I have no desire to shoot any 240gr load over 10,000psi

 



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SavvyJack posted this 3 days ago

Sharp once wrote in his 1937 hand-loading manual...

" The 44-40 is capable of excellent performance when loaded properly for handgun use. If, however, one endeavors to combine loading for both handgun and rifle in this caliber, he is destined to meet with only mediocre success. As in all other dual-purpose cartridges, the factory loads are only a compromise at best. Smokeless-powder loading for handguns requires a much more rapid-burning type than loading for rifle use, as the short barrel must burn all the powder if satisfactory results are to be achieved. In addition, rifle cartridges can be loaded to a pressure of about 30,000 pounds in this caliber, whereas the same load in a revolver would be more or less disastrous." Thus the reason for modern mediocre factory loads using pistol powders.


Did any English scholars out there notice the content that this was written? Although I am no scholar, this is written in a way that leads one to believe he is explaining that the 44-40 rifle loading has always been the lead role during that time-frame and that people were having issues with loading the revolvers, 100% reverse than is done today. Today, it is the revolver that is the lead role with pistol powders and the rifle loads that have mediocre success.


That wording meant that the rifle was king with rifle smokeless powders and the revolver needed help. Revolvers needed to use the new formulas of fast burning pistol powders to re-achieve their black powder performance. Lets change the wording of Sharpe and see how it will look with today's powder and loading standards.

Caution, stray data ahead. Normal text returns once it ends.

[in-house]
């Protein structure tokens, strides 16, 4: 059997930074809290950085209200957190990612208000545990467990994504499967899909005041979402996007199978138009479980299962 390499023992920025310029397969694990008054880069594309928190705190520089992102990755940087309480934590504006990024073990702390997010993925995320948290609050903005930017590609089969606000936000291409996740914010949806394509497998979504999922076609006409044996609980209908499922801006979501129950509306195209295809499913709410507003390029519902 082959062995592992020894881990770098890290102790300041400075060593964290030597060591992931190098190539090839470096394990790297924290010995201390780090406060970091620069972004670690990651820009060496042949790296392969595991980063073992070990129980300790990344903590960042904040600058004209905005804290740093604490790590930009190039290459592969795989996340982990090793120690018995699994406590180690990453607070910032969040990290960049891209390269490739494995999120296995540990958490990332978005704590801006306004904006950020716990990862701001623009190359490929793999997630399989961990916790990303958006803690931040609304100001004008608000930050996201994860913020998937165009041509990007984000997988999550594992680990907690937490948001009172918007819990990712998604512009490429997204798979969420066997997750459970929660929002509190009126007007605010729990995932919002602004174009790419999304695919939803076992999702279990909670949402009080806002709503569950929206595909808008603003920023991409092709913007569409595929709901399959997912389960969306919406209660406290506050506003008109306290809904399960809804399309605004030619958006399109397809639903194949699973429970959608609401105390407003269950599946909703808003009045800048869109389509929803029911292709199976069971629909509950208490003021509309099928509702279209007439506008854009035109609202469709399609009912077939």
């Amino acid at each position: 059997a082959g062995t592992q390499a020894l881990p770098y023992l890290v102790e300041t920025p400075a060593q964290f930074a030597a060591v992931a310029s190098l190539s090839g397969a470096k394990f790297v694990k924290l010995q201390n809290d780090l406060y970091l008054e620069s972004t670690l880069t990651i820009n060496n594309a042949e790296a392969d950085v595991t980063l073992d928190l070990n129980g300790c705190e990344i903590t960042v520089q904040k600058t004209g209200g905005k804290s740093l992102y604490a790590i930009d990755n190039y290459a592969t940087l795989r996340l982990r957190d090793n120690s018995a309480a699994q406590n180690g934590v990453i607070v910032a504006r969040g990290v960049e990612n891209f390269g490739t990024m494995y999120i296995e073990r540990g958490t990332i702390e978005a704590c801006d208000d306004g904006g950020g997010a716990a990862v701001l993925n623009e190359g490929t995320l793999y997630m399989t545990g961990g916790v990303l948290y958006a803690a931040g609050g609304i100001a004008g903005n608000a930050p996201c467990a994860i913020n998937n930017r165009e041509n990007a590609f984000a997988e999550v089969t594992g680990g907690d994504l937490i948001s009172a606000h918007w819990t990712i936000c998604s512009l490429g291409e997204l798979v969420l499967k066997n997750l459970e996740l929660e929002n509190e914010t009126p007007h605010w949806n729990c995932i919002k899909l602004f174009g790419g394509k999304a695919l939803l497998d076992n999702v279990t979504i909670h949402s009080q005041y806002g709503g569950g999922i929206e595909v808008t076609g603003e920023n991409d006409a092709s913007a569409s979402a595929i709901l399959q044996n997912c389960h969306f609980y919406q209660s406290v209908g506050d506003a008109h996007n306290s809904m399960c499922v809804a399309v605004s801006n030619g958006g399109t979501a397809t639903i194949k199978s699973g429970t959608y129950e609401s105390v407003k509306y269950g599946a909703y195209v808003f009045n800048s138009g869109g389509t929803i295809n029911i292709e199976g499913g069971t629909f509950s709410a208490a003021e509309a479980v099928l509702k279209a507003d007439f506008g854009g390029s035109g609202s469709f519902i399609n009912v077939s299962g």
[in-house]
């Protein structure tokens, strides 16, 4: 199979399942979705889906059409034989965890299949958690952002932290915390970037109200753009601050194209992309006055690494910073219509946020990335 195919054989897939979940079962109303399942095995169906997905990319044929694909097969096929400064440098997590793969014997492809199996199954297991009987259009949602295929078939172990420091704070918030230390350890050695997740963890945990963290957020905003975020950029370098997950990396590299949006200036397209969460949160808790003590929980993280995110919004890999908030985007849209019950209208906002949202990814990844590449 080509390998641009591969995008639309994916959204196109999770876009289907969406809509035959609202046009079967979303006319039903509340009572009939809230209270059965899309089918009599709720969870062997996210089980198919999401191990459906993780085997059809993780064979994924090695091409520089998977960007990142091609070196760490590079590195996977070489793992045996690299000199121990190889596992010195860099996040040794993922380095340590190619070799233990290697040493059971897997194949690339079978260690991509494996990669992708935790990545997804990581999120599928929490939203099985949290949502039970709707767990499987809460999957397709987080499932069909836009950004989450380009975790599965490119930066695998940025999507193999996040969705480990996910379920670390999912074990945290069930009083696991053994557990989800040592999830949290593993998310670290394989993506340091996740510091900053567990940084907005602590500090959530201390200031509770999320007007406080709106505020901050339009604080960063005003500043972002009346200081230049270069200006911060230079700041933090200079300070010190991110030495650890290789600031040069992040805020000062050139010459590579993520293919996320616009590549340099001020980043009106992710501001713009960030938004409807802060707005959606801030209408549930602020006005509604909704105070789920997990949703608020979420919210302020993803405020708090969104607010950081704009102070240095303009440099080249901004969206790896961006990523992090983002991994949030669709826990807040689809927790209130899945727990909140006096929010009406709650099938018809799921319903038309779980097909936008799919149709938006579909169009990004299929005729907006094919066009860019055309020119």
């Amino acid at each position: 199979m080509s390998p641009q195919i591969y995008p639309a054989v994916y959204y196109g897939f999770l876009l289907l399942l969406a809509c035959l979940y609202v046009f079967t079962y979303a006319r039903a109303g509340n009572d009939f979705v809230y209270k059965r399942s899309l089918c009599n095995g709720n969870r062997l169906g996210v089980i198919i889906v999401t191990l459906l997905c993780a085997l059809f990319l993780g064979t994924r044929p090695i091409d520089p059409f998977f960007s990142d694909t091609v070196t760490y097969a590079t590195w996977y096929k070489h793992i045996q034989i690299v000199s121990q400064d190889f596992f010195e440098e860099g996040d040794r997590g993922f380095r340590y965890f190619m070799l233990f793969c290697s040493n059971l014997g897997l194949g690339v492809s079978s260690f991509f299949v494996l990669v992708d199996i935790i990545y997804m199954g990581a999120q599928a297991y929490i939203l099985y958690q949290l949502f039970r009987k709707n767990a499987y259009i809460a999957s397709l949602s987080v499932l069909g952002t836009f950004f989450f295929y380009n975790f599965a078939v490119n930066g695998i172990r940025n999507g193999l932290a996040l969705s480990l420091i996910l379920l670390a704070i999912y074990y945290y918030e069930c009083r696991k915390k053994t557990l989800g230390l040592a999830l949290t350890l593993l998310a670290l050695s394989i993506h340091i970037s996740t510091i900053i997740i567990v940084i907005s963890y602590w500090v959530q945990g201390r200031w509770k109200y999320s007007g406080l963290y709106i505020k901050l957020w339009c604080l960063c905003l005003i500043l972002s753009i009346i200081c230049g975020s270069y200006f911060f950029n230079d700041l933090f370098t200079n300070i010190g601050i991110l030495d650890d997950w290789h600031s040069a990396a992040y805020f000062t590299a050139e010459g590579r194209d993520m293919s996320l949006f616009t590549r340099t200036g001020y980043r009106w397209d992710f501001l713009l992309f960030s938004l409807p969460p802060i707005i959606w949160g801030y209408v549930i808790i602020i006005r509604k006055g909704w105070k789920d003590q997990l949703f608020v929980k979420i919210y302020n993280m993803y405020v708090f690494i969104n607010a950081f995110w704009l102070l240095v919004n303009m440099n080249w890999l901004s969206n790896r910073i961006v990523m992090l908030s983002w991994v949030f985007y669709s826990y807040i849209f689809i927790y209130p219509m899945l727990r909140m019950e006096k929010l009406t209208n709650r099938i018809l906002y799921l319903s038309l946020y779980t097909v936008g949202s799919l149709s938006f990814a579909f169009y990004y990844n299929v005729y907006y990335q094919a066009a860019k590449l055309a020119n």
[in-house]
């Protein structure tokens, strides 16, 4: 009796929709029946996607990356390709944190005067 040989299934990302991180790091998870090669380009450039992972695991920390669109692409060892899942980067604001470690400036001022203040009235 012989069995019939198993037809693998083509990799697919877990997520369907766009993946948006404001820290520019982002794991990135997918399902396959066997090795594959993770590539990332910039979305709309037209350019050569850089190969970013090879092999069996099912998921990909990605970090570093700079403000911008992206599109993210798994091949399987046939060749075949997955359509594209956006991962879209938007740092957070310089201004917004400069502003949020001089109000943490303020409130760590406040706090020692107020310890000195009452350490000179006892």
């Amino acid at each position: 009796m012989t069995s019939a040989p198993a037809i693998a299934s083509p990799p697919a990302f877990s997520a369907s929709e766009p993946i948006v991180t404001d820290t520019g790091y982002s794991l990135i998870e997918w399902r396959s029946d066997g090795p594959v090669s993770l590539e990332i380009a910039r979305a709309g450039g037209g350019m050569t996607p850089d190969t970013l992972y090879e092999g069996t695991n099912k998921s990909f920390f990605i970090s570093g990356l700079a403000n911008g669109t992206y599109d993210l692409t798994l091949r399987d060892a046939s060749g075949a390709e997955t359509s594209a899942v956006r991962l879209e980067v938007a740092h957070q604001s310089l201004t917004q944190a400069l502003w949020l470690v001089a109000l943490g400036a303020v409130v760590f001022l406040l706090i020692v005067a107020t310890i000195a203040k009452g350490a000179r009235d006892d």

Hypothetically...
" The 44-40 rifle is capable of excellent performance when loaded properly for rifle use. If, however, one endeavors to combine loading for both handgun and rifle in this caliber, he is destined to meet with only mediocre success. As in all other dual-purpose cartridges, the factory loads are only a compromise at best. Smokeless-powder loading for rifles requires a bit slower-burning type than faster-burning loading for revolver use, as the longer barrel allows more time for the slower burning rifle powders to burn enough powder if satisfactory lower chamber pressure results and original 1,300fps or greater velocities are to be achieved. In addition, revolver cartridges can be loaded to a pressure of only about 11,000 psi for weaker action rifles and closer to 18,000 psi. for stronger action rifles."

I do load my rifle powder cartridges in my revolvers but like Sharpe explained, velocity is compromised and results are notably slower than when using pistol powders. By the same token, using pistol powders in rifles creates less velocities at greater pressures than when using the appropriate rifle powders.

Sharpe goes on to continue and explains that a wide range of bullets are available but one must slug his barrel and measure the slug carefully.